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Original post by Kest
It's more than that. It's absolutely incredible. I have no idea how they pulled off such great animation and emotional expressions with user constructed creatures. You can bend the legs all over the place in the editor, and they still look mostly correct when they walk. That technology would be a huge asset to any game. Why build a limited number of NPC monsters for a typical RPG when you can randomly generate unique ones on the fly that all behave and animate correctly? You could even play around with having generations of creatures automatically and randomly evolving over time.

That's why I consider Spore an absolute must-play game for everyone at GameDev.net - it's a fascinating piece of software to study. If the game is actually fun to play, well, that's a irrelevant bonus. [grin]

Back to your original question - I do think the cell stage has potential for ideas for 2D games. A lot of my ideas are based on 2D space combat that play in my mind somewhat similar to the cell stage; maybe not quite as frantickly, but similar. I might have a look at how the cell creation makes a difference to how the game plays a bit closer later on.

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Original post by Trapper Zoid
I might have a look at how the cell creation makes a difference to how the game plays a bit closer later on.

Here are a few of the things I remember:

- There's no limit to speed. You can sacrifice any other parts to obtain more.
- Having extra mouths allows you to eat creatures who are trying to eat you from the side or behind. If nothing else, carnivore mouths will deflect attacks from other carnivore mouths.
- Adding spikes on the front allows ramming attacks, but adding them on the side or in between other vital parts provides deflection defense. Having many spread out spikes is just like a shield (except against shock or poison attacks).
- Trying to stab a predator with a side-mounted spike is tricky and strategic. You have to turn just as they approach.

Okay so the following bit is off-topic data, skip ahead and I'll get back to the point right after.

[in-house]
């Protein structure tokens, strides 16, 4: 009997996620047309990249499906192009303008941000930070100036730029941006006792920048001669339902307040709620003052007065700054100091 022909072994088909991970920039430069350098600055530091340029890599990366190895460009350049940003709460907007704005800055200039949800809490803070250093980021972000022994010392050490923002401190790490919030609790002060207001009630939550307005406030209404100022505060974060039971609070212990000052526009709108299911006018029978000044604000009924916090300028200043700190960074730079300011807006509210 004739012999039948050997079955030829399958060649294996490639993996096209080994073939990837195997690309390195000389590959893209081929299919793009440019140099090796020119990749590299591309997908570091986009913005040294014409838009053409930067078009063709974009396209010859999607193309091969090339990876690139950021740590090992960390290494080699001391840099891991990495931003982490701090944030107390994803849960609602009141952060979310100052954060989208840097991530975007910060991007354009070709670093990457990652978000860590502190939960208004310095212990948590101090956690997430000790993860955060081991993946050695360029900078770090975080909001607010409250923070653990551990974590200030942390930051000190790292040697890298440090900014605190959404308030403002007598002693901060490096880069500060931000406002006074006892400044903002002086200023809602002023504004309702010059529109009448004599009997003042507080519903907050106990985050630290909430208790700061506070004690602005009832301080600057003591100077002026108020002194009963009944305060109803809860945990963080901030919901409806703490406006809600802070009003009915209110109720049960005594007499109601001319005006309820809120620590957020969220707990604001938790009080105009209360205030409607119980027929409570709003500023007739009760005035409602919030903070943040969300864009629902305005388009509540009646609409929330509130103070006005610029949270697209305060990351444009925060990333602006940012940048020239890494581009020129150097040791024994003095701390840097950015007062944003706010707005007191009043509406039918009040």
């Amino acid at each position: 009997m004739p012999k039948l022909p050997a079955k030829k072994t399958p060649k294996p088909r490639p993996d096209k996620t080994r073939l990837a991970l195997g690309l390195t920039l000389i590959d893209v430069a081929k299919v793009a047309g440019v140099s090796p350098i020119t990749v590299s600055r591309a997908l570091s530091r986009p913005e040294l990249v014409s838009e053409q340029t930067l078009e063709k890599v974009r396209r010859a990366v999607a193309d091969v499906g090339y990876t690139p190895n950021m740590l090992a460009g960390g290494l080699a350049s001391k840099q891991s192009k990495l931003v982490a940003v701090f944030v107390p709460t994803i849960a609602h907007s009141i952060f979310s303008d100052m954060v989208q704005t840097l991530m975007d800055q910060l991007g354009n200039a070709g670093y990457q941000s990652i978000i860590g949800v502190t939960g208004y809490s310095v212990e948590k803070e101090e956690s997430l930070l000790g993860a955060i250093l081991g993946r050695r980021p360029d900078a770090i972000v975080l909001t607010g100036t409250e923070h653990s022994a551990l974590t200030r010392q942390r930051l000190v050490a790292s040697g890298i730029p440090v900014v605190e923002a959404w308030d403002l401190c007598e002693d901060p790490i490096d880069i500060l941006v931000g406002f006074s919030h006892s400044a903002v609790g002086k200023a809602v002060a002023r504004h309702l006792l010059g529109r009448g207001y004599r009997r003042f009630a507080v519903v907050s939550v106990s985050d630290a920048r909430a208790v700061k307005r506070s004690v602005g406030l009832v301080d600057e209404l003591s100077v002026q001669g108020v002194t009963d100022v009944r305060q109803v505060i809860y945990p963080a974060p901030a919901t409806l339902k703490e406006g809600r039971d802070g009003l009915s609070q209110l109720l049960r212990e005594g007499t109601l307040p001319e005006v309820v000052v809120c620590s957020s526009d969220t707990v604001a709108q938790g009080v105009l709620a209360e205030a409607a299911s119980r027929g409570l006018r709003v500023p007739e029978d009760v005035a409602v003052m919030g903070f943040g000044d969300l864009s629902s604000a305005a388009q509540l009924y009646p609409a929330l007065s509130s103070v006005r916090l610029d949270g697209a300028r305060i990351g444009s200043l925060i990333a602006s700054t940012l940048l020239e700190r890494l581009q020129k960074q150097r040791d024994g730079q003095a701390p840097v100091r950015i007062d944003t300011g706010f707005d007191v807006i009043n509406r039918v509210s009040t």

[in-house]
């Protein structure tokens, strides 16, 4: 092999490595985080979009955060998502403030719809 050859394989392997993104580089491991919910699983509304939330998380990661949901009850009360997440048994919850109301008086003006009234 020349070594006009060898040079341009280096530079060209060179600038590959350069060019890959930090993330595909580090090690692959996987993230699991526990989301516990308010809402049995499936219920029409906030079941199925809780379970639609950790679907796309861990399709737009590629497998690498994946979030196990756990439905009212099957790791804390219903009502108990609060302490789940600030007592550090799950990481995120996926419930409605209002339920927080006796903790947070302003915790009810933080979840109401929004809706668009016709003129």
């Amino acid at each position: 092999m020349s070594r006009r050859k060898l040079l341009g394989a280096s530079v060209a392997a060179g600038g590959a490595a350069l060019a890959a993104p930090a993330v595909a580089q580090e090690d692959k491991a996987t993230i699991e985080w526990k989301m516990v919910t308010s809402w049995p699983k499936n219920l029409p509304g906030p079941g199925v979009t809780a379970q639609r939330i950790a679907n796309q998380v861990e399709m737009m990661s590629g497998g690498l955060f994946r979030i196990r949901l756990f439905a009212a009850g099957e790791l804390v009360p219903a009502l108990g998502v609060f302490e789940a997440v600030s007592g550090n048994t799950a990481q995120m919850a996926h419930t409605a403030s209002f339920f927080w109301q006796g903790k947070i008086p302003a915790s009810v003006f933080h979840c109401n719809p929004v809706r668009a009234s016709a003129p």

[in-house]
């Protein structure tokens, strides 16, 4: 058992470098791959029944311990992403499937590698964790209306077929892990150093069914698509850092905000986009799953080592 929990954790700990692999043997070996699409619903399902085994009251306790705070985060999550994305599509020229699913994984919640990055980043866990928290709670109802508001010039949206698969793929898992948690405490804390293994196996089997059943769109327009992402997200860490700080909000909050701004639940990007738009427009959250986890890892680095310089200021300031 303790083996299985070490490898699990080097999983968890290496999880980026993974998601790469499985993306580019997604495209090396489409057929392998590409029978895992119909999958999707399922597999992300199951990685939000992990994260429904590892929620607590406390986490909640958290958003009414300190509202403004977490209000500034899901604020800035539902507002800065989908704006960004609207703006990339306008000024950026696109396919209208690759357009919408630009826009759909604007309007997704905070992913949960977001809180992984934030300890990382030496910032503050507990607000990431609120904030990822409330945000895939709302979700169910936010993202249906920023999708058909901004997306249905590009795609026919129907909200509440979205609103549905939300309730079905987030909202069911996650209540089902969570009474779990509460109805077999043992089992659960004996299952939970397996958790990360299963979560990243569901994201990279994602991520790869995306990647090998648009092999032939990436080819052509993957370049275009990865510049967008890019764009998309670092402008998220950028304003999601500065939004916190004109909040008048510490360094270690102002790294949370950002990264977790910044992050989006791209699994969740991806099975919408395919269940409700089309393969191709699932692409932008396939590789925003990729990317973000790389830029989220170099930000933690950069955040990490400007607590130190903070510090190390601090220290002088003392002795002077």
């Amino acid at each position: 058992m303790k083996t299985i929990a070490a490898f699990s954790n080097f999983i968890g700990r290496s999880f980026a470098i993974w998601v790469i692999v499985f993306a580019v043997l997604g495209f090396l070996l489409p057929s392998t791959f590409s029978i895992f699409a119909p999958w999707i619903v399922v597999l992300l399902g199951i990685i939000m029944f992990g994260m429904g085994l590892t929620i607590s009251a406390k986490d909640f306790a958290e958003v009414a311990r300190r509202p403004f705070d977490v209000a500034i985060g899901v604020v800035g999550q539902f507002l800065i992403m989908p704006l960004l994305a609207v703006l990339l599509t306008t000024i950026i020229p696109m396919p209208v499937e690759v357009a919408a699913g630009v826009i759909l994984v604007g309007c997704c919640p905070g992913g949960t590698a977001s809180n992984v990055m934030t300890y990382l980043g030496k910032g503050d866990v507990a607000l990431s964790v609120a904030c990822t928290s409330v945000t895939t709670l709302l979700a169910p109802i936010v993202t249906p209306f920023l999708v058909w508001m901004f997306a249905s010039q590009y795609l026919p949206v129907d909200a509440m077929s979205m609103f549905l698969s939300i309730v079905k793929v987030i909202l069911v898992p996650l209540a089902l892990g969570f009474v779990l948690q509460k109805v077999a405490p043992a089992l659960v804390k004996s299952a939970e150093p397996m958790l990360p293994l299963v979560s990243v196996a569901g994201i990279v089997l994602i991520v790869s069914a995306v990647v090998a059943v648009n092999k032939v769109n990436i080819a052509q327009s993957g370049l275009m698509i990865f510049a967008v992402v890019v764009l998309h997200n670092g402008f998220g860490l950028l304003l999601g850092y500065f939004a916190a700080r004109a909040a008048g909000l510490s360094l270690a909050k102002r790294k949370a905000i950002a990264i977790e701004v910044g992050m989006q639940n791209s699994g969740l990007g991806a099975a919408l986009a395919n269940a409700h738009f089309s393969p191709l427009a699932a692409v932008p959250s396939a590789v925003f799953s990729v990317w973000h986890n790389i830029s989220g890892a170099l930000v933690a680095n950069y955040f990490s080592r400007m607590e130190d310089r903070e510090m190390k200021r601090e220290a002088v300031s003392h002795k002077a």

- Making your cell body thin reduces the space you have for parts, but allows you to squeeze in between enemy defenses.

The speed part *locations* don't really seem to impact the type of mobility or handling your cell has. I didn't play around much with jets, though. Adding a jet on the side should cause your cell to propel sideways, but I'm not sure if it does.

It's not so much the game itself, but the gameplay type that impresses me so much about the cell stage.

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Original post by Kest
It's more than that. It's absolutely incredible. I have no idea how they pulled off such great animation and emotional expressions with user constructed creatures. You can bend the legs all over the place in the editor, and they still look mostly correct when they walk. That technology would be a huge asset to any game. Why build a limited number of NPC monsters for a typical RPG when you can randomly generate unique ones on the fly that all behave and animate correctly? You could even play around with having generations of creatures automatically and randomly evolving over time.



I'm pretty sure they used the Euphoria engine by NaturalMotion for the animations. Check it out here: www.naturalmotion.com/euphoria.htm

If only I had the money to use that in my own projects.

An yeah on subject of the thread.. I played Spore for about 4 hours. The cell stage is the best, after that the layout of your creature is pretty worthless and gets boring pretty quick. I only got to the tribal stage before I had enough.